Toshiba this morning met a deadline to report its long-delayed financial results, saying it lost around US$8.8 billion (RM37.74 billion) in the last fiscal year over its hard-hit USA nuclear unit Westinghouse Electric.
PriceWaterhouseCoopers Aarata LLC (PwC) gave a "qualified opinion" on Toshiba´s results for the year ended March as well as for April-June, according to a filing.
The company said it had a net loss of 965.7 billion yen ($8.8 billion) for the fiscal year ended March 31 but said it would swing back to profitability in the current fiscal year. It will face automatic delisting from the TSE unless it eliminates its negative net worth by next March.
"It's still hard to say that Toshiba has taken a huge step forward", said Masahiko Ishino, an analyst at Tokai Tokyo Research Center.
But with a week left until the extended earnings deadline, the auditor still refused to approve the three-quarter figures, forcing Toshiba to delay the release of its earnings again.
Toshiba is in desperate need of covering its losses from its USA nuclear business.
IMI plc (LON:IMI) has analysts on the Bullish side this week
It is positive, as 85 investors sold T shares while 621 reduced holdings. 4 funds opened positions while 8 raised stakes. Maltese Capital Management Llc decreased Guaranty Bancorp Del (GBNK) stake by 13.17% reported in 2016Q4 SEC filing.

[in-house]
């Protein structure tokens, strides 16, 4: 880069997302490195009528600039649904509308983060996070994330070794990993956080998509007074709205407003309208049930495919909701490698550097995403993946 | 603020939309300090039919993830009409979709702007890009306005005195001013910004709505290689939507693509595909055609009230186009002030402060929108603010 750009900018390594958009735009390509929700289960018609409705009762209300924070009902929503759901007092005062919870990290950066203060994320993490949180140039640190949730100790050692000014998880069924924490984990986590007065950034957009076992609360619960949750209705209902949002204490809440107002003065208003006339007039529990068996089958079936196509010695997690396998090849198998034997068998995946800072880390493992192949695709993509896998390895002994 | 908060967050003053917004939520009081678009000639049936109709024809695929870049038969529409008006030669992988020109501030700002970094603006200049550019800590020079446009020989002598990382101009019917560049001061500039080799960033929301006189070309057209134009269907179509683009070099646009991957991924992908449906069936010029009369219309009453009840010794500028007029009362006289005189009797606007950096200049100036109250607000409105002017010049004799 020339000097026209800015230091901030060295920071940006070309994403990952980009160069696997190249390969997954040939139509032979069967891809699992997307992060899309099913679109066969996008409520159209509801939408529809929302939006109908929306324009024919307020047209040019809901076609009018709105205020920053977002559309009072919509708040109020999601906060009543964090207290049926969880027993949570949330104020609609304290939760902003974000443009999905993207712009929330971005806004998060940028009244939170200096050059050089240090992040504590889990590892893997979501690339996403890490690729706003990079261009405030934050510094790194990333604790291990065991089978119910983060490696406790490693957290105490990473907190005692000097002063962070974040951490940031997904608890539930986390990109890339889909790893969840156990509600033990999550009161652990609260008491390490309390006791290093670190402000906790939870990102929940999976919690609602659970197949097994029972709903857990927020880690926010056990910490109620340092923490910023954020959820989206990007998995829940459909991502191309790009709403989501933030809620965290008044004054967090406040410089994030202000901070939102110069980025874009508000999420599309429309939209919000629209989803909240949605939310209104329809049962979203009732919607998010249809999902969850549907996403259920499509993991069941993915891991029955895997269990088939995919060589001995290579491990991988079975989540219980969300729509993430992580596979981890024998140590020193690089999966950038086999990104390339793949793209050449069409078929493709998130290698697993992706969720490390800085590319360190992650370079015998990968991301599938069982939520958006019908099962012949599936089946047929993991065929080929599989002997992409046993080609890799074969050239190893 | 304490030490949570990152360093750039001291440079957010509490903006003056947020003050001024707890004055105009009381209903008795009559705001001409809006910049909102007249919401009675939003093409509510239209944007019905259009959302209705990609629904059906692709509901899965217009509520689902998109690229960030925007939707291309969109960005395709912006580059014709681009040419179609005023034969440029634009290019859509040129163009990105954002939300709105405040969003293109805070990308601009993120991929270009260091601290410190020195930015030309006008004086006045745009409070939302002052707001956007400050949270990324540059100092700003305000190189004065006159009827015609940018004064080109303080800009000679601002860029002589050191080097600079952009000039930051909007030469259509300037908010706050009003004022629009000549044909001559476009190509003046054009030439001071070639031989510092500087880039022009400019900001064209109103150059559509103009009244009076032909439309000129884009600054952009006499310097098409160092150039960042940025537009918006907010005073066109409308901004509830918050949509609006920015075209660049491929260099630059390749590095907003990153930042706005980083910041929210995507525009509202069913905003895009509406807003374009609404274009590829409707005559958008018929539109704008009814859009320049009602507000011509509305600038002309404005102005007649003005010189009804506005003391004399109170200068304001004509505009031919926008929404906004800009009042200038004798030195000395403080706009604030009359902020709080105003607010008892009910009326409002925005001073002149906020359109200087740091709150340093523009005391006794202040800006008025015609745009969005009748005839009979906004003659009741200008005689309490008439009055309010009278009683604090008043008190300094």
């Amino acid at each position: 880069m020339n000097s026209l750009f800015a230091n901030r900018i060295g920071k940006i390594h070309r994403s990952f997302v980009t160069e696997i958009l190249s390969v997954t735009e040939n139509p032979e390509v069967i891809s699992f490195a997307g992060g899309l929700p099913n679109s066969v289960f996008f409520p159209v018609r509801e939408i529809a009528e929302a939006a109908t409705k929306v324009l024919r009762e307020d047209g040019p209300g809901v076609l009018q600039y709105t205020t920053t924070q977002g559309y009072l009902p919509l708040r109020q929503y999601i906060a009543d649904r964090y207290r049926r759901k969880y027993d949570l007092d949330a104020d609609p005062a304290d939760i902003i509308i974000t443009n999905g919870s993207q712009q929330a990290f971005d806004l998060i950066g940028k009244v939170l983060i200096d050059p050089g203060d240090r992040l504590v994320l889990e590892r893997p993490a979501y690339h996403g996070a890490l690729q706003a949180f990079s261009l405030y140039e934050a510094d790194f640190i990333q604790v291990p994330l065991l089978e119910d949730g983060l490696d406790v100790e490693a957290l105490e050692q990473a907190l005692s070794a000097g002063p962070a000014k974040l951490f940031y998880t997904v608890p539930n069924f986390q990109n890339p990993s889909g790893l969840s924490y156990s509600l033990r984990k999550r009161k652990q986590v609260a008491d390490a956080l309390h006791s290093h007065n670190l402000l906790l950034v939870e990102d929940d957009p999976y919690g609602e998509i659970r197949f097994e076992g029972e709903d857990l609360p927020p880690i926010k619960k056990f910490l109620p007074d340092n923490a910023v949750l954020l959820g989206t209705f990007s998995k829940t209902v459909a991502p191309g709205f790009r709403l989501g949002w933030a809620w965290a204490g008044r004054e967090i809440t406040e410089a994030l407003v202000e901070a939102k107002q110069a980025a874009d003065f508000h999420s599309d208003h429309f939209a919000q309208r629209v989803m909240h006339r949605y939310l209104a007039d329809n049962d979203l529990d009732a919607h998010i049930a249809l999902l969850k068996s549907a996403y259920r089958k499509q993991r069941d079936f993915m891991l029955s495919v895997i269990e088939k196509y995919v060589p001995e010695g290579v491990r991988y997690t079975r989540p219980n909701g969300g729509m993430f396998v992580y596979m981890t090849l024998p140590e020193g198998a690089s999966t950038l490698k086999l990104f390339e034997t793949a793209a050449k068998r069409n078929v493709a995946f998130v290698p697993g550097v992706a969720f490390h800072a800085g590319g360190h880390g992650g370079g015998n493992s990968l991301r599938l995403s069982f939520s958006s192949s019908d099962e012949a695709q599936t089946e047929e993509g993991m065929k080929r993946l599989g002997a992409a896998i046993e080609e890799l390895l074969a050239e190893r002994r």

While agreeing generally with the financial results of Toshiba, the sign off from PwC did come with a caveat.
The auditor's sign-off reduces the immediate threat of Toshiba being delisted from the Tokyo Stock Exchange. The auditors have already provided their opinion about the dark future of the organization and said that the delisting got delayed due to PwC signed-off.
That has unnerved Toshiba's preferred bidder group, a consortium including Japanese government-backed funds, private equity firm Bain Capital LP and South Korean chip maker SK Hynix Inc.
For Toshiba, which was downgraded to the second section of the Tokyo bourse this month, a loss of its status as a listed company would further thwart its ability to increase money, particularly for the investment-intensive chip business that it is trying to sell.
But talks have stalled, causing Toshiba to miss a self-imposed deadline around the end of June to seal a deal after SK Hynix started demanding voting rights instead of providing loans. It was good news for a company confronted with delisting fears and legal battles with Western Digital. The sale of Toshiba Medical Systems to Canon past year took nine months to clear antitrust screening despite the lack of direct competition between the companies involved.